A gay lobby in the United States, All Out, has started a global campaign to collect 100,000 signatures of sympathisers to mount pressure on Nigeria’s President Goodluck Jonathan not to sign the impending law against homosexuals.
As at saturday evening, the group has collected close to 70,000 signatures. But how these efforts will persuade President
Jonathan not to sign the bill into law, remains to be seen.
The group claims to be working with partner organisations in Nigeria, such as Changing Attitude Nigeria, Improve Your Health Initiative, Initiative for Advancement of Humanity, International Centre for Advocacy on Right to Health, Sexual Minorities Against
AIDS in Nigeria, the Initiative for Equal Rights, Nigerian LGBTI’s in the Diaspora against Anti-Same Sex Laws.
The anti-gay bill, was first passed by the Senate on 29 November 2011.
The bill criminalises gay marriage and any same-sex “amorous relationship”, a major step in putting in place a law that has drawn widespread criticism in Western countries.
The Senate increased the punishment for gay marriage from the five years’ imprisonment originally proposed in the draft bill, to 14 years. The legislation must be passed by the House of Representatives and signed by President Goodluck Jonathan before it becomes law.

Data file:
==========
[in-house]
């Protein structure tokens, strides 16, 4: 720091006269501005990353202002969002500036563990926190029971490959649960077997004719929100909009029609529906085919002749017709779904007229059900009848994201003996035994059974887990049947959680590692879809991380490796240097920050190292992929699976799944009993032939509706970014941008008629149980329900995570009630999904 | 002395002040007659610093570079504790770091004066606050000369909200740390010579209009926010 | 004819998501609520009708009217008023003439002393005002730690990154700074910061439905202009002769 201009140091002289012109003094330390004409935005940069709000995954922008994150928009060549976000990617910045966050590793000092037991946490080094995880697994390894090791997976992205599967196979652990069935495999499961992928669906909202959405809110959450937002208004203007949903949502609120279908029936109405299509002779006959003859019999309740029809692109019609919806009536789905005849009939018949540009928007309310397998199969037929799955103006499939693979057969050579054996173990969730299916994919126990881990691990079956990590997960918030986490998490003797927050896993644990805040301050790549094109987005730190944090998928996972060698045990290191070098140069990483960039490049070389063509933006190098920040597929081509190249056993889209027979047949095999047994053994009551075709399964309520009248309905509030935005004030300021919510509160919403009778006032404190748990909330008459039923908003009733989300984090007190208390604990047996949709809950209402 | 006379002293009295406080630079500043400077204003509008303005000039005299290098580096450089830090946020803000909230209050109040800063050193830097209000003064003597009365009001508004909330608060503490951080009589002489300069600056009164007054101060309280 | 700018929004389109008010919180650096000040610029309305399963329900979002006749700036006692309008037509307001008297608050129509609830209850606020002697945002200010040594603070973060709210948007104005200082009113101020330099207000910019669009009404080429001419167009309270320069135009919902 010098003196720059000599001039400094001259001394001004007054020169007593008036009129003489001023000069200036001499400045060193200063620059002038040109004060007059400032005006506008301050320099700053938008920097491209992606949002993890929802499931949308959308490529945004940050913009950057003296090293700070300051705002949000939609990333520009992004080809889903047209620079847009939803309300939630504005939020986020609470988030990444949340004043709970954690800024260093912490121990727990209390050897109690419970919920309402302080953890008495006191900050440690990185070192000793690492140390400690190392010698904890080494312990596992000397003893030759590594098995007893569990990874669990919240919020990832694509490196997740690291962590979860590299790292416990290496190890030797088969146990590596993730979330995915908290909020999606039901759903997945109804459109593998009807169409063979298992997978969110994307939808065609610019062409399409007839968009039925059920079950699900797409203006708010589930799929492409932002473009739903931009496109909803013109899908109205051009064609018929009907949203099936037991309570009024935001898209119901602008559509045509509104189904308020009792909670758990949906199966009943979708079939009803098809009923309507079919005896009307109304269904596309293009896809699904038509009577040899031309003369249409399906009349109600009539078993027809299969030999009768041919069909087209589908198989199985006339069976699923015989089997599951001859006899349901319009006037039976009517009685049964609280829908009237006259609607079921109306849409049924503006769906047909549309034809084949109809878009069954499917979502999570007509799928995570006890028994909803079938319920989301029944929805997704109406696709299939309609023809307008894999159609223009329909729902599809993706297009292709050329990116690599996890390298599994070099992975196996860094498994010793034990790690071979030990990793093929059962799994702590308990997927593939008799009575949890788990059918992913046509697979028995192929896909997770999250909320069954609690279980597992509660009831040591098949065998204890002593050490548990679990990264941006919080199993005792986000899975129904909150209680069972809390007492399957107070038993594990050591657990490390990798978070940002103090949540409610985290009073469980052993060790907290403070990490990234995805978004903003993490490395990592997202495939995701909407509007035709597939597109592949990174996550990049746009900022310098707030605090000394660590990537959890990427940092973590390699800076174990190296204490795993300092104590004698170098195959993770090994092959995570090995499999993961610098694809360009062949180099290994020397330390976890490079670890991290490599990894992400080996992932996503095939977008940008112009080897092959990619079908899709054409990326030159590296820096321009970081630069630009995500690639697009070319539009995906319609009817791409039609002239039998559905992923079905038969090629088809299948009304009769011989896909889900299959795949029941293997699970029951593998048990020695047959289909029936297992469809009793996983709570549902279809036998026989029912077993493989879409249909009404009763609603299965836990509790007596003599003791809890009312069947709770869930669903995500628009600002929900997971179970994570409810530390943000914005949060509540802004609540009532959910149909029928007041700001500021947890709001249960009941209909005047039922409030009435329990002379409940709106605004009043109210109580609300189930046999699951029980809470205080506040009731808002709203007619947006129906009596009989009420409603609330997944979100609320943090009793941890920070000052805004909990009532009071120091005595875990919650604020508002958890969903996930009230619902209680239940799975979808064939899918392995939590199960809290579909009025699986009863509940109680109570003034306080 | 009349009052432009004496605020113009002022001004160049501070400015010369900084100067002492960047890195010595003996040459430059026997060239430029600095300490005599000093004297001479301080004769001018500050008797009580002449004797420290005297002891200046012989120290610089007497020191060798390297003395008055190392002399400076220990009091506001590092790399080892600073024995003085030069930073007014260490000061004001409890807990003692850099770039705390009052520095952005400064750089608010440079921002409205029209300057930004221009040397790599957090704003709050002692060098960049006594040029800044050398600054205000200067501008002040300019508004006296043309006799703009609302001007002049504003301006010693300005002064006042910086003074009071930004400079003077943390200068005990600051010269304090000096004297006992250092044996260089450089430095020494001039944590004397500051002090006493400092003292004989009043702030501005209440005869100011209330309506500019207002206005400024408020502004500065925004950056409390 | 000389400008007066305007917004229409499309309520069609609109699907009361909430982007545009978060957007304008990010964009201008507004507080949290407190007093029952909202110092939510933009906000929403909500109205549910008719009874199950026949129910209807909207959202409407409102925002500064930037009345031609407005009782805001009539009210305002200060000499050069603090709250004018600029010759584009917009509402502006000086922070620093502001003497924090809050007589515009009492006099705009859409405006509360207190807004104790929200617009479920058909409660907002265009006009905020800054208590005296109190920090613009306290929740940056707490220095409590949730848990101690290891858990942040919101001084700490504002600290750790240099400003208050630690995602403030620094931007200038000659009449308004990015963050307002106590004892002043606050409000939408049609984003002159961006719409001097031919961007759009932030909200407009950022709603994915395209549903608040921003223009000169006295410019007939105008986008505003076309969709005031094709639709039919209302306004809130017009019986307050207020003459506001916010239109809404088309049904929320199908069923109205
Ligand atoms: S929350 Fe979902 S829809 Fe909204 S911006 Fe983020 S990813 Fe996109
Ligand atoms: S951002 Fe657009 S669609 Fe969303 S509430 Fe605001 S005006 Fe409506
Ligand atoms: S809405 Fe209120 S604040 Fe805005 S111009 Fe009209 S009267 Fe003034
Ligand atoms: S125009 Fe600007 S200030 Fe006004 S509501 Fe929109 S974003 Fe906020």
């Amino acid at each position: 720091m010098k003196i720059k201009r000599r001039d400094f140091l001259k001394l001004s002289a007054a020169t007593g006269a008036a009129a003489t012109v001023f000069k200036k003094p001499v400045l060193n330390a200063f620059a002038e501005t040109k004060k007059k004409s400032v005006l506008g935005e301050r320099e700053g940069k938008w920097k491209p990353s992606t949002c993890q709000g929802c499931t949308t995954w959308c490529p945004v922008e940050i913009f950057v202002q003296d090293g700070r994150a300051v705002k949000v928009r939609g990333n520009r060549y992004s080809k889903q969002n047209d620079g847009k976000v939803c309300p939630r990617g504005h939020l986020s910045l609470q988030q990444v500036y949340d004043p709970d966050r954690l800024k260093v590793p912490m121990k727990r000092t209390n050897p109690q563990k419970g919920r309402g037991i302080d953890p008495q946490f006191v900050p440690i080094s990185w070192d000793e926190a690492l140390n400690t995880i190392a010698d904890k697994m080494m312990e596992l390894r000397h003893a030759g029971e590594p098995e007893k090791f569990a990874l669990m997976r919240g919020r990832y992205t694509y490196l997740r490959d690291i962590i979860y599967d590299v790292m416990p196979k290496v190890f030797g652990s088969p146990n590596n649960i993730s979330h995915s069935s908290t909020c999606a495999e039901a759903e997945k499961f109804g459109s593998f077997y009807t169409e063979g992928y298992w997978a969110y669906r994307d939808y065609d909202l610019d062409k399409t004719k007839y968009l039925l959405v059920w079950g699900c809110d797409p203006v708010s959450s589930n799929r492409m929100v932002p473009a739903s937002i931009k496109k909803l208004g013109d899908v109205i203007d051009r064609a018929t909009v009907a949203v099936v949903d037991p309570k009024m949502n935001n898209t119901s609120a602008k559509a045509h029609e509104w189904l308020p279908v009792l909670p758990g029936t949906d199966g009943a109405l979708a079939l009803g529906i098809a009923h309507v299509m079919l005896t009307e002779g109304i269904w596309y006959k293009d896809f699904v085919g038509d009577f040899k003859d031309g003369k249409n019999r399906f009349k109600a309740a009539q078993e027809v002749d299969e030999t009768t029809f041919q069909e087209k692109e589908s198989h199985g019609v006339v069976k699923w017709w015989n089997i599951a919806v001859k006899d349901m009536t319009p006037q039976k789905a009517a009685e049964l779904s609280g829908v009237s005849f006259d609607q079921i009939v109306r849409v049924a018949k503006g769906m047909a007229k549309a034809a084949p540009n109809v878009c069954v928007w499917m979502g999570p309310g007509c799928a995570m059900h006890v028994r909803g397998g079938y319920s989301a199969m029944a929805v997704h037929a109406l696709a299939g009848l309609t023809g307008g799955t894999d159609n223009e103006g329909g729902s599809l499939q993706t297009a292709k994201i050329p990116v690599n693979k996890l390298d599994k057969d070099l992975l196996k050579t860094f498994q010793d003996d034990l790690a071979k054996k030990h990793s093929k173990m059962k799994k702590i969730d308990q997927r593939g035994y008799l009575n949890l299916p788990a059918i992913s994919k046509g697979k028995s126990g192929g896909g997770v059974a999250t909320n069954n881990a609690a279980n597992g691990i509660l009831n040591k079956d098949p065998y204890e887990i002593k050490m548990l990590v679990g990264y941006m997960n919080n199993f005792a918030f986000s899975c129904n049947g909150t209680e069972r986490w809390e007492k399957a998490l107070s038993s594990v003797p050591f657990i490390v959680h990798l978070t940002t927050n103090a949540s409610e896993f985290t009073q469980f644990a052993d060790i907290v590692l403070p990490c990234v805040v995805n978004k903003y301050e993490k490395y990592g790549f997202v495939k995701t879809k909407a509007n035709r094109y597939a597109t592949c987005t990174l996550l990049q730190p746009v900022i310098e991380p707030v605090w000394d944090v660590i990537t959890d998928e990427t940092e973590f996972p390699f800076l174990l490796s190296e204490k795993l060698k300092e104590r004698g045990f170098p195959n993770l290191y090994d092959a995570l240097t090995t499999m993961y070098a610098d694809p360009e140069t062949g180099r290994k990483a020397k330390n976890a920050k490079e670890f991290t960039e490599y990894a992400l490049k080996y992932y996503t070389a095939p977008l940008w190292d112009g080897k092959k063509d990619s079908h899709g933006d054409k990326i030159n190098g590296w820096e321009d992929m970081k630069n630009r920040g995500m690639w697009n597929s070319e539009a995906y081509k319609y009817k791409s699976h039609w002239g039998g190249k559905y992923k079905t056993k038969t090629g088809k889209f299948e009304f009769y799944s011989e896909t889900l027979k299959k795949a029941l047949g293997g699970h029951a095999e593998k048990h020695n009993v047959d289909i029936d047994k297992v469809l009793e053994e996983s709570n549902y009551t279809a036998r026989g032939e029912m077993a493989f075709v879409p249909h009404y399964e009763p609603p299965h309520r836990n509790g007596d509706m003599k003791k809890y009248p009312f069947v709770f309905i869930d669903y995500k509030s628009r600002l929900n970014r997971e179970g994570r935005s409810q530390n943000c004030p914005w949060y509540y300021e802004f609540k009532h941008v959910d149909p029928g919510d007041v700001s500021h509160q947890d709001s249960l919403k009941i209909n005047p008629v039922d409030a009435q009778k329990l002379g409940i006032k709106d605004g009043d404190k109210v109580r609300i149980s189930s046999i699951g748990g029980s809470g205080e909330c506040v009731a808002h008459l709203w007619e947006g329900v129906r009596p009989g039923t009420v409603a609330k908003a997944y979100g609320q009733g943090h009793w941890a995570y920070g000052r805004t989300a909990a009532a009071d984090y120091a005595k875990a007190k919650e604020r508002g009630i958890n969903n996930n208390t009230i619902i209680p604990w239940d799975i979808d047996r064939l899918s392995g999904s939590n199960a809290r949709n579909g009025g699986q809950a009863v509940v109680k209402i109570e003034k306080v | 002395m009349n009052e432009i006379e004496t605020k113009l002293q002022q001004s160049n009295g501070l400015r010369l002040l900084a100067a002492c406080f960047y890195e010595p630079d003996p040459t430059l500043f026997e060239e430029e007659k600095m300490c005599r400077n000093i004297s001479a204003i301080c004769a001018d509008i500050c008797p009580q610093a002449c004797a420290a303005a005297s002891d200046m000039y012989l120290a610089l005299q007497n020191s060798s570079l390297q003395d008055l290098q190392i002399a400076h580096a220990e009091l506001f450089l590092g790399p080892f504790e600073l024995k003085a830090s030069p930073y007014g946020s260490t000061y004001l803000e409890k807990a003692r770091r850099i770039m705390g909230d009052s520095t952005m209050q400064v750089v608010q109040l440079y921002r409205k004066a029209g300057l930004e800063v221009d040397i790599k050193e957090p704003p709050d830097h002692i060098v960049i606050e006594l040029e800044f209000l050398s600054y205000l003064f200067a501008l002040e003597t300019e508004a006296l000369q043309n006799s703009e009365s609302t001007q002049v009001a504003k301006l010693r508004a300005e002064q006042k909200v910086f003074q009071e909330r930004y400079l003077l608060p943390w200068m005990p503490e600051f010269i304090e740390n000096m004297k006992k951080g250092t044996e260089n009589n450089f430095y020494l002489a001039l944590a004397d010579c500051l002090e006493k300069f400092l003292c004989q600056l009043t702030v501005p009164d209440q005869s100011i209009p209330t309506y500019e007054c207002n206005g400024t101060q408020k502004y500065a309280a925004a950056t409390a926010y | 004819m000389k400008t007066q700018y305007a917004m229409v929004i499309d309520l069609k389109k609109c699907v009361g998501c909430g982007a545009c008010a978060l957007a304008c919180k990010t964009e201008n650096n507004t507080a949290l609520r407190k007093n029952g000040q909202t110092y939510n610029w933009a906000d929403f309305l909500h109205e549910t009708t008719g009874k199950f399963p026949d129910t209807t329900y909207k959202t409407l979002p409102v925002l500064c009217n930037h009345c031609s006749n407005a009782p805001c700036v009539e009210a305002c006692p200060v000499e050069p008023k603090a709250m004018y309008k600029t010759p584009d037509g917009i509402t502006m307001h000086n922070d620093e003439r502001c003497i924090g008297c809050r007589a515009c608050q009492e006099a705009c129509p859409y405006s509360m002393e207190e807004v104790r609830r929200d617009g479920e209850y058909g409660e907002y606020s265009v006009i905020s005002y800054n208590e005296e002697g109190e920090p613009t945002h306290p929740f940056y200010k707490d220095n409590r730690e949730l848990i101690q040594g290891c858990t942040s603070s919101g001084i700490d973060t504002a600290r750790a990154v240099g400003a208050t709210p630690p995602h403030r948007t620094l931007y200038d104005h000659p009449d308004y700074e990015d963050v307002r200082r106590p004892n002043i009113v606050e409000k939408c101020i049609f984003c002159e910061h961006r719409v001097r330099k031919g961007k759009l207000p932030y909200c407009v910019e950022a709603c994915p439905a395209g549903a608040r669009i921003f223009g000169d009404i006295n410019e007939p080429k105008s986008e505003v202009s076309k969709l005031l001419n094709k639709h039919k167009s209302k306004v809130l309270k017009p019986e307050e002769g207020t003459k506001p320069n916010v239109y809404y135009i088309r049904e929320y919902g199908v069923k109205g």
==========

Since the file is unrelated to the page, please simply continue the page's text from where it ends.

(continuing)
“Persons who entered into a same-sex marriage contract, or civil union commit an offence and are each liable on conviction to a term of 14 years in prison,” the bill says.
“Any person who registers, operates or participates in gay clubs, societies and organisations or directly or indirectly makes public show of same-sex amorous relationship in Nigeria commits an offence and shall each be liable on conviction to a term of 10 years in prison.”
The bill passed through the second reading at the House of Representatives last week, unanimously, drawing worldwide outrage by gay sympathisers.
A top US human rights official said he has not discussed with Nigerian politicians an anti-gay bill poised to pass Parliament.
Michael H. Posner, the Assistant of State for Democracy, Human Rights and Labour, declined to comment directly on the pending legislation during a press conference at the US consulate in Lagos.
But, he says human rights issues must be addressed within societies and “it is very difficult, if not impossible, for (foreign) governments to force that change”.